Asked — Edited
Resolved Resolved by Rich!

Making Script Command Run If Connection To Ez-B Disconnects Or Low

If my robot's detection is ever lost do to distance and it is in a harmful environment (H2S) that I can't go into, isn't the robot "technically" trapped.

I know that you can run script that can automatically connect to the EZ-B. But can you run script that does almost the opposite and detects when connection is lost. Meaning that if my rover 5 lost connection and now is to far for me to reconnect, can you setup a way that when disconnected it runs a script command and drives closer to you then is disconnected, etc. (I know to run the EZ-B it needs a computer so it seems non-doable, but is there a similar way like this:

Ex: could the signal when becoming low be used as a variable and just before reaching 0 it stops and warns you that you will lose connection if you drive in that direction anymore.

I am planning to use an XBee which will have a good distance, but I want to be careful b/c loosing my robot after hours of work would really suck and the only way out would be building a new one with more range that would be capable of pulling it back.


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There may be a fail safe program that could execute from a minicomputer that would be on board your robot and only run if the comm link was down. The unknown points are what will you tell the robot to do.


That would most likely work, but I don't think I have the room for it in my robot, and the ones that would fit and can run windows usually cost at least $250-350. Your idea is great I will definitely remember that for future projects involving this same topic (would make more room for an on board minicomputer), but if I could somehow take in info on the signal strength and manage to stop it, I think it would be cheaper and take up less room (possibly no money and no room taken).

Is there a way to detect signal strength?

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Once disconnected you can't control the robot, so if you do get disconnected no script will be of any use.

You could build a circuit to emit an audible beep and visual light on disconnect, search for the word Watchdog. But other than that you are going to need to be connected to have ARC control anything.

What you would need is for the EZ-B to be connected to an onboard PC to minimise disconnection risk - ideally change the bt module for a USB module. You can then remotely control that PC through the Server option and use a second PC running ARC too, this is capable of doing everything the onboard can. You can then use something to detect a disconnection between the 2 PCs and run a script to escape or return back to you. You would need something that pings the remote PC regularly and on failure sends a trigger to ARC - this can be done via telnet between applications running on the same PC.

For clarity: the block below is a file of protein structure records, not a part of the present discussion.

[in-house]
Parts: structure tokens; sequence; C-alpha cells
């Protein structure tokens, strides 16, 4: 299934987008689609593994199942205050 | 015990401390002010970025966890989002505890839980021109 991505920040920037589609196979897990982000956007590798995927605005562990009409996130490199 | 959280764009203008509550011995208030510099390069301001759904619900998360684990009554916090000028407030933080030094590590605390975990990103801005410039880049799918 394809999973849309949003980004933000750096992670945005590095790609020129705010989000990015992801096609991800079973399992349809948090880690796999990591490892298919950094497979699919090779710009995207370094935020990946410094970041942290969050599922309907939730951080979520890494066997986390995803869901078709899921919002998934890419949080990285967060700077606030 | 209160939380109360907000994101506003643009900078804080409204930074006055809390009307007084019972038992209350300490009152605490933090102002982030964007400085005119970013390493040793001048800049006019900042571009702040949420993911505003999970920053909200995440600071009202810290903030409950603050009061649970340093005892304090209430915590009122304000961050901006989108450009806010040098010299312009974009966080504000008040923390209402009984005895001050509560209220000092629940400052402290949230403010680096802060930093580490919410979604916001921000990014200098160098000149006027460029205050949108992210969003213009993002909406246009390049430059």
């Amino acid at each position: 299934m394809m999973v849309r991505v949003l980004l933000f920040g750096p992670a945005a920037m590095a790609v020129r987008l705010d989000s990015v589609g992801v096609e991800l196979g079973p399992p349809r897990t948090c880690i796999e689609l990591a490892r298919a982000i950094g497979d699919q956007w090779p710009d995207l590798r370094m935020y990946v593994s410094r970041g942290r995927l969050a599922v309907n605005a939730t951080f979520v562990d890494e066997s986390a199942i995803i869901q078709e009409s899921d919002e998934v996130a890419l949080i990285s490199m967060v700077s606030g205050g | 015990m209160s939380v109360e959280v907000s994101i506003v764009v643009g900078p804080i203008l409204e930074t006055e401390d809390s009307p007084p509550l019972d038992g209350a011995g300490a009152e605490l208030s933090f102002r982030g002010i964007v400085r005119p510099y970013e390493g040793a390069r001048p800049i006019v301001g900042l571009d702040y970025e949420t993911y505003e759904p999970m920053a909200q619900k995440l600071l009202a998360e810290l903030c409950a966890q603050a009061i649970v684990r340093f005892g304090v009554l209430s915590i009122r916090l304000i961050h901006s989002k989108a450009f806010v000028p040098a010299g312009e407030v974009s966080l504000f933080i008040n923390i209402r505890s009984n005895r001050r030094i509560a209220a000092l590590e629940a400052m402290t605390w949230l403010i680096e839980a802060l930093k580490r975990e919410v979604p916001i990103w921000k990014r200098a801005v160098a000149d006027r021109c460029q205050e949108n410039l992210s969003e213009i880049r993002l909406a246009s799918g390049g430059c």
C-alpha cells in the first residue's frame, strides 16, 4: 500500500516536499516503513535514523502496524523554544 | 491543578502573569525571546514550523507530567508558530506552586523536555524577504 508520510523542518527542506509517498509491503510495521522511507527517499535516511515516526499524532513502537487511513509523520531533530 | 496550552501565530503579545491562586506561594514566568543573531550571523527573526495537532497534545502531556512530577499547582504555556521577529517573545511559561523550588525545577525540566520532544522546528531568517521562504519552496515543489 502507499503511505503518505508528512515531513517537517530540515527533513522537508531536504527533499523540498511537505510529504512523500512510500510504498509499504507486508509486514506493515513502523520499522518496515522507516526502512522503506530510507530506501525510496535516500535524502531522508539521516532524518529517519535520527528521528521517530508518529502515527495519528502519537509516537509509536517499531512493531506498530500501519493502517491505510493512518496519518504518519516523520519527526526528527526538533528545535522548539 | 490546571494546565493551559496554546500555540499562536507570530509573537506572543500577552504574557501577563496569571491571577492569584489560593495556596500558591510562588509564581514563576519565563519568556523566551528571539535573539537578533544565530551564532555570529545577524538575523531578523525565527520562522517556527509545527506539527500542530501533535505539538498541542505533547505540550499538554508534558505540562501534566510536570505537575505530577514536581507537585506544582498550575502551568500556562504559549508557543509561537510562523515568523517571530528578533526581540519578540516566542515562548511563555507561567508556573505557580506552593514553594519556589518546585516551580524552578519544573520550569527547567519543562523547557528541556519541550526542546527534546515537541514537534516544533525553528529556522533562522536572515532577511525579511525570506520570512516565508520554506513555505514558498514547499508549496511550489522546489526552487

Basically, the onboard PC is just a host for the EZ-B and has the return/escape script waiting to run on it. A looping script waiting for change on a variable i.e. $remotepc and if it does then the script runs and the robot escapes. You can easily use telnet to change a variable, simple python should be able to do it, something like;

from socket import *
import time
HOST = ''
PORT = 6666
BUFSIZE = 4096
cli = socket( AF_INET,SOCK_STREAM)
cli.connect ((ADDR))
data = cli.recv(BUFSIZE)
cli.send('$remotepc = 0')

It's not perfect, it's to give an idea only, it may work (it should work) but double check it. Basically, have something such as eventghost run that python script if a ping to the remote PC fails. That will set the variable to 0 and the script will pick up on that causing it to run and the robot escape. All of which can be done using EventGhost.

As far as I know there is no way to read the signal strength.


For FPV (First Person View) flight in the R/C world they have an onscreen signal strength readout. As your flying if the signal is getting too weak you can turn back towards yourself for a stronger signal.

I wonder if we can get these 2 variables in to ARC?

BTrxSignal BTtxSignal

We could build scripts to keep our little robot drone colonies within range.

I have no idea if this is possible but it is always nice to dream!

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@DJ is the man to answer that one. Adding the info to a HUD is simple (see Jarvis, he has battery, current and ping details on his hud) but getting the signal info will ultimately be down to DJ and the software :)


@Lumpy ...Great idea! In addition to the Watchdog timer circuit, a BTrx/tx signal variable would be awesome! Perhaps DJ might think about that and add it to the in-pile:) or suggest another circuit add on monitored by the ADC.


This is a great idea, exactly what I was thinking. Which this way of thinking has brought me to an idea that I can use since I am using an XBee. The program X-CTU for XBee it's self has a signal range tester. This will work I just won't be able to bring this data into ez-b:( and I'll have to switch between the 2 programs:( but it will keep my robot from losing detection as long as I watch it enough :)

I really hope DJ Sures will add the features mentioned above, it is a great idea and will help solve a lot of problems, I also think the code for it wouldn't take to long so making it would be a win-win.

I would recommend someone giving this idea to dj if he hasn't already seen it.

Thanks for clarifying how to do this I just hope I see more of this in the future, if anyone. An add to this idea or other methods i will always appreciate, hopefully I will see this in the near future.


thanks again tired of getting messages so i am closing this thread